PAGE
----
Let’s talk about so-called Writer’s Block.

Many, if not most, professional writers will tell you that there’s no such thing. Nurses don’t get to call off work at the hospital because they’re having nurse’s block, so you just have to put your butt in the chair and start typing. 

I have a certain amount of sympathy with that point of view. In fact, I’m sure I’ve said this to students who didn’t turn in their creative writing assignments on time. But the fact remains that writing isn’t like nursing. It’s an endeavor where the blood and bones you have to mend all come from your imagination. And sometimes your imagination can fail you. 

Some writers run out of ideas. (I’ve never had this happen, but I’m told its possible.) Others become paralyzed because they know that to have publishing success, you can’t just write down anything that comes to mind–your creation has to confine itself to the art of storytelling. Worse, when it comes to historical fiction, you have to make the facts fit like a jigsaw puzzle with the previously mentioned art of storytelling. This is hard work, you will make mistakes, even in your bestselling books. And sometimes the more you learn, the more crippling the self-doubt becomes. A writer who has never experienced this is either a genius or a narcissistic, no-talent hack who never tries anything new.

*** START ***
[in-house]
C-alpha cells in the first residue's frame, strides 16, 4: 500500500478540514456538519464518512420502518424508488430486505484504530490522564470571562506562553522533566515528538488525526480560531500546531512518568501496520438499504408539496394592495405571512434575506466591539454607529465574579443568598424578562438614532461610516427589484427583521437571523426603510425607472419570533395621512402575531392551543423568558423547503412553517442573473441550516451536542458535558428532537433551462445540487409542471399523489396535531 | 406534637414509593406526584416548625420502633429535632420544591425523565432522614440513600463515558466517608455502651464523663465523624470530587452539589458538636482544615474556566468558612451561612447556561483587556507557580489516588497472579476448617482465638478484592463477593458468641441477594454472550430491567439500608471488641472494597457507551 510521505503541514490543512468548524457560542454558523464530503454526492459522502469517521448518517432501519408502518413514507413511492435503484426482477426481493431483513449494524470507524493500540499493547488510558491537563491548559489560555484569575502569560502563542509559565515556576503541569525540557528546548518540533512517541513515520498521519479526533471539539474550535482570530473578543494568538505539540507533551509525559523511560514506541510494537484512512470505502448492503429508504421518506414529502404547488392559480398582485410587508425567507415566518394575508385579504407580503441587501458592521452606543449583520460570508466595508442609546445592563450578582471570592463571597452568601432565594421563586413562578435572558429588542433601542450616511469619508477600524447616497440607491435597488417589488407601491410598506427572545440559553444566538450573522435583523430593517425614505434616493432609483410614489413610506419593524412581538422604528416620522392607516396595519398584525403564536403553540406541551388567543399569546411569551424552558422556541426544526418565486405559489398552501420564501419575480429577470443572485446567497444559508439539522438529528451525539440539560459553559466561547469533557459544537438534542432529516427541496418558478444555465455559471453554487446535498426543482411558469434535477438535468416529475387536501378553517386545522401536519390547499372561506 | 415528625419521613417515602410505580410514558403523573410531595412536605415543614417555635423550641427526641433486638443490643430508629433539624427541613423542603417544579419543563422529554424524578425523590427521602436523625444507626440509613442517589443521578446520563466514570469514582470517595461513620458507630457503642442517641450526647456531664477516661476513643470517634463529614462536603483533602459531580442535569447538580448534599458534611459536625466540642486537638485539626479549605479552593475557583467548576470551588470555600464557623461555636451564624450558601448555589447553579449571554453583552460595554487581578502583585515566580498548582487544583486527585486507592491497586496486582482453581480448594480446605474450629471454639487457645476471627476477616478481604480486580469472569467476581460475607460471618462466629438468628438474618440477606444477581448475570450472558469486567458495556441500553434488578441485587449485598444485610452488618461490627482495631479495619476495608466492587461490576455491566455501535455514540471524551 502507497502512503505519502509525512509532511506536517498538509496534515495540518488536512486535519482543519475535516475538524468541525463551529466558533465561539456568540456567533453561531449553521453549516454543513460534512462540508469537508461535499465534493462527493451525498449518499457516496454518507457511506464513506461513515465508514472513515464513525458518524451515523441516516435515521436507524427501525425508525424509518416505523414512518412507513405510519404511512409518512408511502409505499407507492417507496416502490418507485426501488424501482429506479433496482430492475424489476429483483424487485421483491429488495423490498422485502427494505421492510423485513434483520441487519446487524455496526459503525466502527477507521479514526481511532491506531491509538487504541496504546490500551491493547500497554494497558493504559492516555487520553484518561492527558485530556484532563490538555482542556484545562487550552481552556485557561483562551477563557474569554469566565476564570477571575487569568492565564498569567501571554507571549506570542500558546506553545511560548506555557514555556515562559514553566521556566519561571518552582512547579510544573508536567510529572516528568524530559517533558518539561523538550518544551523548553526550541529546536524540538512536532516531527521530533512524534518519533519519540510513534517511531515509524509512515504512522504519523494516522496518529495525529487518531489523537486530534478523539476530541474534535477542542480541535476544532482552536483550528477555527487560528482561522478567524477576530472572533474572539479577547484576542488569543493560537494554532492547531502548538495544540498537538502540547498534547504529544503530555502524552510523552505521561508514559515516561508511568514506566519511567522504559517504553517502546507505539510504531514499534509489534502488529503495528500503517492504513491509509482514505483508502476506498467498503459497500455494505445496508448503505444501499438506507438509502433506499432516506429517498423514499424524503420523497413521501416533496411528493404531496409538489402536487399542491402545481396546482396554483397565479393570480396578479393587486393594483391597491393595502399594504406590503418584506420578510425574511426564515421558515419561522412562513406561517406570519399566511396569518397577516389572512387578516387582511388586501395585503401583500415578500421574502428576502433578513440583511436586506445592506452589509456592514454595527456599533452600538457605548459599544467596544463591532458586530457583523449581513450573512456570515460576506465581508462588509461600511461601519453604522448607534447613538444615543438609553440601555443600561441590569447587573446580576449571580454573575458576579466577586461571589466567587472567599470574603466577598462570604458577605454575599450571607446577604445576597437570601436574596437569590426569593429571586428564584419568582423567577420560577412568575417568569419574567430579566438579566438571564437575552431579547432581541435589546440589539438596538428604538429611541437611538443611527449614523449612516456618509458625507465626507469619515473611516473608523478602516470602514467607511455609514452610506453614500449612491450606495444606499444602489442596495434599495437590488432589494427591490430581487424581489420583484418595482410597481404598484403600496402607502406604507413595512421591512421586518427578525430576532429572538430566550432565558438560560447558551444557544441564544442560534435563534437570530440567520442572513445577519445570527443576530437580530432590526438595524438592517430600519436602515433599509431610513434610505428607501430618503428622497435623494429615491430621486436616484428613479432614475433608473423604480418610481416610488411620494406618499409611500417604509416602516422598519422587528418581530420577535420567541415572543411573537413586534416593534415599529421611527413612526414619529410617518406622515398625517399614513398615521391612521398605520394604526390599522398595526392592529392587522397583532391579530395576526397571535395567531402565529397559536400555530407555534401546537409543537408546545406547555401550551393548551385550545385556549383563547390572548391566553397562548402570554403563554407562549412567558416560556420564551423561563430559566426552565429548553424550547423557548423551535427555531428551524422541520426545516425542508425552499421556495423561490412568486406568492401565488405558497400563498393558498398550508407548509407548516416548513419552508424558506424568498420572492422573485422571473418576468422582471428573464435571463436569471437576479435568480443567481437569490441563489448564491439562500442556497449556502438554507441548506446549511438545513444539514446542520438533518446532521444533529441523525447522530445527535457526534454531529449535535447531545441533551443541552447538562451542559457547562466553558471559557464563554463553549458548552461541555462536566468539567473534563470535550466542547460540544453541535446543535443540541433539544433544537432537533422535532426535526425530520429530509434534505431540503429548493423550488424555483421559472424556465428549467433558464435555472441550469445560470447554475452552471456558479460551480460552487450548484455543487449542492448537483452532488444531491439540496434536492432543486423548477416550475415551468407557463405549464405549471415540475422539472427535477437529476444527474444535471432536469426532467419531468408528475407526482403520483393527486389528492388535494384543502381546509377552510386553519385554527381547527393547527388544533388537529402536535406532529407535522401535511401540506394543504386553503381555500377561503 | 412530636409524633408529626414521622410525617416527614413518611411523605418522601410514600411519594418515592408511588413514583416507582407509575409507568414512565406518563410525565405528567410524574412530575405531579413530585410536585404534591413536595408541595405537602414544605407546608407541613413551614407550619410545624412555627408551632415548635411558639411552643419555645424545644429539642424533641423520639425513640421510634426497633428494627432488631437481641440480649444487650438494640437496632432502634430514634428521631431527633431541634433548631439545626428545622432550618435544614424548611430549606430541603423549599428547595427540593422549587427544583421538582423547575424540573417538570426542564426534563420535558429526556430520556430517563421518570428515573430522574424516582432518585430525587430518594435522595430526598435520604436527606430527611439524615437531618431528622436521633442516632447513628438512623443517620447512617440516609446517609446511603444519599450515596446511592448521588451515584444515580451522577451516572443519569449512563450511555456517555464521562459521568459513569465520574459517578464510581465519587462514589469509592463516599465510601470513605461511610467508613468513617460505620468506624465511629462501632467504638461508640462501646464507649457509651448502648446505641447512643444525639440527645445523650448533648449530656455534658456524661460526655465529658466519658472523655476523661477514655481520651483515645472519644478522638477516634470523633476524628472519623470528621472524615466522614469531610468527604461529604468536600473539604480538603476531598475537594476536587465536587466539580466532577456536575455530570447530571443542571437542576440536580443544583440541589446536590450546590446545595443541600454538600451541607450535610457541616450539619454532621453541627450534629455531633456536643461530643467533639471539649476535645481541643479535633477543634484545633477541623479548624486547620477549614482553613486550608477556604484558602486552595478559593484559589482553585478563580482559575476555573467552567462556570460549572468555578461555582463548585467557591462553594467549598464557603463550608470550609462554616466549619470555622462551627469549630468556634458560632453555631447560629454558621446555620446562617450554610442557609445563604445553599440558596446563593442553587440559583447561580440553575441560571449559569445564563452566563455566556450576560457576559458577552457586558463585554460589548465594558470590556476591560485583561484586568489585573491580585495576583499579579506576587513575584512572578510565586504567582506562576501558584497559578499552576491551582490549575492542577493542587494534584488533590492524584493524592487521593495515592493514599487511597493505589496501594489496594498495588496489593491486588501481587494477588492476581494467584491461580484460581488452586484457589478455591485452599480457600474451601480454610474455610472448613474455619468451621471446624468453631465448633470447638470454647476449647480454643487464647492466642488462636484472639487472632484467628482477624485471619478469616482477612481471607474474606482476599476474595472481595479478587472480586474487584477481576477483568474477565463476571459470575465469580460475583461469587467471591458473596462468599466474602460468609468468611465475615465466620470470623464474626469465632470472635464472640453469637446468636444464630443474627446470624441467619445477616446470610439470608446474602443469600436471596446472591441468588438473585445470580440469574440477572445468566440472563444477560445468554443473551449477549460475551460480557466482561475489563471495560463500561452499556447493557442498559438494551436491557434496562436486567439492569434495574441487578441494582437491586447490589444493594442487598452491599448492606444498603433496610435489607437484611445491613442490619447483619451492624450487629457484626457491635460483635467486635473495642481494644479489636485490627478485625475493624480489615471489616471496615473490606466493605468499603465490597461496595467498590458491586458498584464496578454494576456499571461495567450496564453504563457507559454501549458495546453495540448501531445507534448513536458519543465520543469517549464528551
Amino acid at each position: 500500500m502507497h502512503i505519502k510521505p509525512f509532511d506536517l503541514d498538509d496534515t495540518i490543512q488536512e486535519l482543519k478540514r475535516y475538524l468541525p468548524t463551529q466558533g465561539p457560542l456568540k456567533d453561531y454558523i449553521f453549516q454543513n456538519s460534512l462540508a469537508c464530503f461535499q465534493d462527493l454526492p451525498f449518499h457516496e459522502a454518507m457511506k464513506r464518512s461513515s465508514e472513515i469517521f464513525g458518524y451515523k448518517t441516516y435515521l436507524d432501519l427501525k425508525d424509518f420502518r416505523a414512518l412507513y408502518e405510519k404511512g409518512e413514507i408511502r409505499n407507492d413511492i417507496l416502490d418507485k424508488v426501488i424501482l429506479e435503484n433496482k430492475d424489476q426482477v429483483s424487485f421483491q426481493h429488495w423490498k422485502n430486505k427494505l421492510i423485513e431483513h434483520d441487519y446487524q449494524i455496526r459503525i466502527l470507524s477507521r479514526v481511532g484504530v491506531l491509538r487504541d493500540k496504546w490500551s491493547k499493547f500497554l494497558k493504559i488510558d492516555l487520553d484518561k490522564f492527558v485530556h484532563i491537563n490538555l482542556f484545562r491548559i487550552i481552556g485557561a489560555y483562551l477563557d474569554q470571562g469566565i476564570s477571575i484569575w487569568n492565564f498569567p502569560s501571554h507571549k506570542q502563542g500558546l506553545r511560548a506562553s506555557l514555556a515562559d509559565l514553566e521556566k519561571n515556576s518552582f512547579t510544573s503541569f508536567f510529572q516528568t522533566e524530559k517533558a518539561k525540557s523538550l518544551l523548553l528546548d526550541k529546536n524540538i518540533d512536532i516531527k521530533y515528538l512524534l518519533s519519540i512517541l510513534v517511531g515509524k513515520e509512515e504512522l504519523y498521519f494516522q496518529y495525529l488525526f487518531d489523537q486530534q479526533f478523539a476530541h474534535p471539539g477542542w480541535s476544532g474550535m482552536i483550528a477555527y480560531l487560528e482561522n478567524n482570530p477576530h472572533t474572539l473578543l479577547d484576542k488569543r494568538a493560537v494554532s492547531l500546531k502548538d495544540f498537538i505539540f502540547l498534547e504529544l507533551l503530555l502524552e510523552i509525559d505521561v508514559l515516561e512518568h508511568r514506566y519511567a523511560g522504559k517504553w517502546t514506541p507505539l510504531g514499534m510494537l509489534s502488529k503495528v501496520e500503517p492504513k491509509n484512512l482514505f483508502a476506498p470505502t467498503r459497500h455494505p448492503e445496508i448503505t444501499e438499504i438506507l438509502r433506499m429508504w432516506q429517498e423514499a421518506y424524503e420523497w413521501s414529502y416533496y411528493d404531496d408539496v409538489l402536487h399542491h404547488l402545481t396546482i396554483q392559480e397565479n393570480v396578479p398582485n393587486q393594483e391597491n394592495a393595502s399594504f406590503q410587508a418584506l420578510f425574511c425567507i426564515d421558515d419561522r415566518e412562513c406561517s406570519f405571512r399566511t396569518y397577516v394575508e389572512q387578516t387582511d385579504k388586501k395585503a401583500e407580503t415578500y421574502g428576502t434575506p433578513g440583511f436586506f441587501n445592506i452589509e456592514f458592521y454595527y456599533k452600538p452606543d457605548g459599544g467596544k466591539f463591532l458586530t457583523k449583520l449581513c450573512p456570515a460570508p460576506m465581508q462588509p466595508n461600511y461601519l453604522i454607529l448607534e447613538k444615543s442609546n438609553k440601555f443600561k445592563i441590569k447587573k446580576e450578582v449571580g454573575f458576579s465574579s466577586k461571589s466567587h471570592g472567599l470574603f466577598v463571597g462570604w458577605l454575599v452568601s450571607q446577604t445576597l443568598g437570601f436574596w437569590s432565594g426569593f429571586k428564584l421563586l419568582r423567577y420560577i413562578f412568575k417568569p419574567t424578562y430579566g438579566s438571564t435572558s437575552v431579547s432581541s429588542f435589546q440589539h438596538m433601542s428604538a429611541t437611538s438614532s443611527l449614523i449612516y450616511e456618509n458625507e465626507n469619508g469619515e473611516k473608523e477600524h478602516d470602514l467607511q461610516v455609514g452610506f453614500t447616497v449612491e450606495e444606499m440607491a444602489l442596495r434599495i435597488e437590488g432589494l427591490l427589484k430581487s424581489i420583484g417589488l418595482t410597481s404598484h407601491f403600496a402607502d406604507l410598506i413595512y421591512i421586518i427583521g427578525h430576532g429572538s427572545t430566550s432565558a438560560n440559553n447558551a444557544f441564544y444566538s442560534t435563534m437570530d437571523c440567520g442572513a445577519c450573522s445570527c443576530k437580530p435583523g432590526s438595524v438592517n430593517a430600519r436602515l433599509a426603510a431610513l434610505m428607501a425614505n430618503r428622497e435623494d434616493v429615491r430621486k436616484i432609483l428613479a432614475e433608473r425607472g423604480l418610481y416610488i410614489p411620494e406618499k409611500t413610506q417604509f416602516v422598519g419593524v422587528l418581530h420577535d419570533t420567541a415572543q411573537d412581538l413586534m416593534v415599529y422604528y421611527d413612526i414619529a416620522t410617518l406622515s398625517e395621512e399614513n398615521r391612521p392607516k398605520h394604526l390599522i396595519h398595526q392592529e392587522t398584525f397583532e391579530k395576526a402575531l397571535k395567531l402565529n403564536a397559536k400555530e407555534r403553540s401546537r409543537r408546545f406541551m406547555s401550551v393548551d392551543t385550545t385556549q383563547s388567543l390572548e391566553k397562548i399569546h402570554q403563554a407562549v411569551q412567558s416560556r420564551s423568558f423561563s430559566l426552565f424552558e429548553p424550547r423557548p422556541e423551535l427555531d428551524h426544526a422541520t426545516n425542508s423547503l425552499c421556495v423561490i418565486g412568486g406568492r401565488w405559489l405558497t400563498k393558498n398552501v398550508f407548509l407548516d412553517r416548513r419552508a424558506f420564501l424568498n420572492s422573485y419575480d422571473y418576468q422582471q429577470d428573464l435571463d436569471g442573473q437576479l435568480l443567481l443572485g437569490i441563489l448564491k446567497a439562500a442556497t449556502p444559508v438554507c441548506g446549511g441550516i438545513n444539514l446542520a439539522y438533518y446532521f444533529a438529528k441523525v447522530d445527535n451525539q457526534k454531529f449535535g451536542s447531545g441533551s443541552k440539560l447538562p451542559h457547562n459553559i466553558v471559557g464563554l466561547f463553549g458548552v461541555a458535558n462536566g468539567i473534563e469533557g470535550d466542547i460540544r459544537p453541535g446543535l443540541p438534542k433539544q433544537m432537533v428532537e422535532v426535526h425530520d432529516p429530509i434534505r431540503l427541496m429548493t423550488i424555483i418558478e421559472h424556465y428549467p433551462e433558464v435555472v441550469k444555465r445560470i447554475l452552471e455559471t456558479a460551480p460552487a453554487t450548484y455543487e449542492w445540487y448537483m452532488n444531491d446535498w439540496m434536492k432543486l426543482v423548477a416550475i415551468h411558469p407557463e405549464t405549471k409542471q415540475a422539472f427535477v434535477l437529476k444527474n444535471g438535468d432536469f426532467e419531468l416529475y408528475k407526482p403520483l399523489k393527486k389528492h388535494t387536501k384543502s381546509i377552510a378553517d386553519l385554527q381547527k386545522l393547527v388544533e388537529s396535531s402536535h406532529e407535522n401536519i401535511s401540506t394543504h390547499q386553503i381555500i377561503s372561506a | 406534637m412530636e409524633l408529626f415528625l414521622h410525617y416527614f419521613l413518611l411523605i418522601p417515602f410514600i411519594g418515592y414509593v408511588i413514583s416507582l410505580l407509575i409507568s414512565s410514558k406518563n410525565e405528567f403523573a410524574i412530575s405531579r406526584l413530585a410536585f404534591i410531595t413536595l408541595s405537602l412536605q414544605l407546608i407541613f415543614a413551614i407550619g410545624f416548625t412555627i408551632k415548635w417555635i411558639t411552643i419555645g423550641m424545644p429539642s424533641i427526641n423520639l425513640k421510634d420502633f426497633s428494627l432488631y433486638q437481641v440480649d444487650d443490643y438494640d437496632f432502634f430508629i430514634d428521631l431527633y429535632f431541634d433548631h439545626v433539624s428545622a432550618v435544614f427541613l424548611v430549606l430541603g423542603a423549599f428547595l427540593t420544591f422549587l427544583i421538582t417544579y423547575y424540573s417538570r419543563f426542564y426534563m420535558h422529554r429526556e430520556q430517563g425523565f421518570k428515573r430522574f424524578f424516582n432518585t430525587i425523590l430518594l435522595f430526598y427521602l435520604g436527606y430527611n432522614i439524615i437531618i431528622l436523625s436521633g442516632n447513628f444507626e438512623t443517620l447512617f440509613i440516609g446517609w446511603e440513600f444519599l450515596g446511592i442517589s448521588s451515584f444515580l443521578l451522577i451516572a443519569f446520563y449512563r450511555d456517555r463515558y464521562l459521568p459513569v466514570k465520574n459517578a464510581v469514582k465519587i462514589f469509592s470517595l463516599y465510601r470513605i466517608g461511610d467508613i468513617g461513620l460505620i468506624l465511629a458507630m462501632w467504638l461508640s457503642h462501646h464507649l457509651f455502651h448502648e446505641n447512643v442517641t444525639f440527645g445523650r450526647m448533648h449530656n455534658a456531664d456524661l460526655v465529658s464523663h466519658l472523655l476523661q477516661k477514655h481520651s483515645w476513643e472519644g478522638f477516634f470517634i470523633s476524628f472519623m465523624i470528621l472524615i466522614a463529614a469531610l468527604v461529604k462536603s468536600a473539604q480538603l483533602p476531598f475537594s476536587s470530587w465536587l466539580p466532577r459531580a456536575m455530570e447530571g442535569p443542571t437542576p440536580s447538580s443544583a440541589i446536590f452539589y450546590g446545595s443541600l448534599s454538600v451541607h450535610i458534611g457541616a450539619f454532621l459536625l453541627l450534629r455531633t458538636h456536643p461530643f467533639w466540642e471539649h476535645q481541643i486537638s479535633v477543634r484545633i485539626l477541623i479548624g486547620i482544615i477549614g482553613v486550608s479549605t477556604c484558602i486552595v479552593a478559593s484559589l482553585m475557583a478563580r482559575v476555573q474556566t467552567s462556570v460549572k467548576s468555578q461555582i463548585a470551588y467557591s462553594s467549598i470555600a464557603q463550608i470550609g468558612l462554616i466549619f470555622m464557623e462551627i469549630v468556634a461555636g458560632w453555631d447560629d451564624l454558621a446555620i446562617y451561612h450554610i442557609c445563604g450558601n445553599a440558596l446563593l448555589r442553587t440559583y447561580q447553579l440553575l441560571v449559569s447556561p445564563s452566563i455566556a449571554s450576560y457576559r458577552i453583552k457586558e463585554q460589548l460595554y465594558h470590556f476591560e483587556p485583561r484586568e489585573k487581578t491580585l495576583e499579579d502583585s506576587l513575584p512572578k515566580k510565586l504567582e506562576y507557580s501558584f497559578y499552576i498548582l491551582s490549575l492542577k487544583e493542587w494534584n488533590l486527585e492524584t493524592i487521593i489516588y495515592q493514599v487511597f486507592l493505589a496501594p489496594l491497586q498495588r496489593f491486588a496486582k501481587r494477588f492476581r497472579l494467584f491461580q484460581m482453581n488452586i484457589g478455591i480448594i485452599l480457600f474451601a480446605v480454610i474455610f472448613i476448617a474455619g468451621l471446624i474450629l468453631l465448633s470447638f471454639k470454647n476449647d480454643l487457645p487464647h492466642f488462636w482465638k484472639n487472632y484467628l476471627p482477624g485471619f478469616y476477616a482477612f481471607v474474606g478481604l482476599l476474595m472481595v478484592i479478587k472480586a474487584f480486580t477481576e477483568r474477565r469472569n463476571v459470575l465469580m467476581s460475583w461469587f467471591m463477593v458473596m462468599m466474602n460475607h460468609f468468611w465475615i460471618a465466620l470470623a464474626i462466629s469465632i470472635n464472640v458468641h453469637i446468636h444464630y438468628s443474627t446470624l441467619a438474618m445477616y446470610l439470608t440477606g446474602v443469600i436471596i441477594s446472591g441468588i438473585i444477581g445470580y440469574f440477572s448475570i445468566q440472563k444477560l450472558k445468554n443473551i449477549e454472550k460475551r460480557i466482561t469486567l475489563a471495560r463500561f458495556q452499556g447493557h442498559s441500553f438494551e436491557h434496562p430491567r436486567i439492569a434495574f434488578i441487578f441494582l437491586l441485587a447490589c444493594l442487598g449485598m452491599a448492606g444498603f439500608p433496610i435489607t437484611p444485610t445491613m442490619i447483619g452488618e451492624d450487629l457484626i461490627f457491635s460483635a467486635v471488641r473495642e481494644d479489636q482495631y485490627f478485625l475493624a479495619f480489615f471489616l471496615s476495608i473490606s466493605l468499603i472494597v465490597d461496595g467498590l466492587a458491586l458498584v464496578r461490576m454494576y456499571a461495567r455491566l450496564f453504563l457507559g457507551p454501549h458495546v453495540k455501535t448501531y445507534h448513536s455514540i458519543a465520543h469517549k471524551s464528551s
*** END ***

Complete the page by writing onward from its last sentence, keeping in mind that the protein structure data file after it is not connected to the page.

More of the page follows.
In March, with the publication of AMERICA’S FIRST DAUGHTER, I will have published my 7th work of historical fiction. Each of my stories has presented its own new challenge. Sometimes that challenge has set me back on my heels–especially when I’m smart enough to see what I’m doing wrong, but I don’t know how to fix it. That’s when my fingers come to an abrupt halt on the keyboard. And even though it’s become a dirty word, I’ll cop to it. Yes, that’s writer’s block.

How do I know? Because as the very wise Maureen McHugh once told me, “Writer’s block is the inability to allow yourself to write badly.” Luckily, the solution is right there in Maureen’s definition. Give yourself permission to write badly. Tell yourself that you’ll fix it later. Go into it knowing that you’ve got to write your way to a solution and that you’ll probably end up throwing a lot of words away. The other solution is to get help. Have writer and reader friends you trust who can tell you if you’re going in the right direction. But first, you’ve got to have something to show them!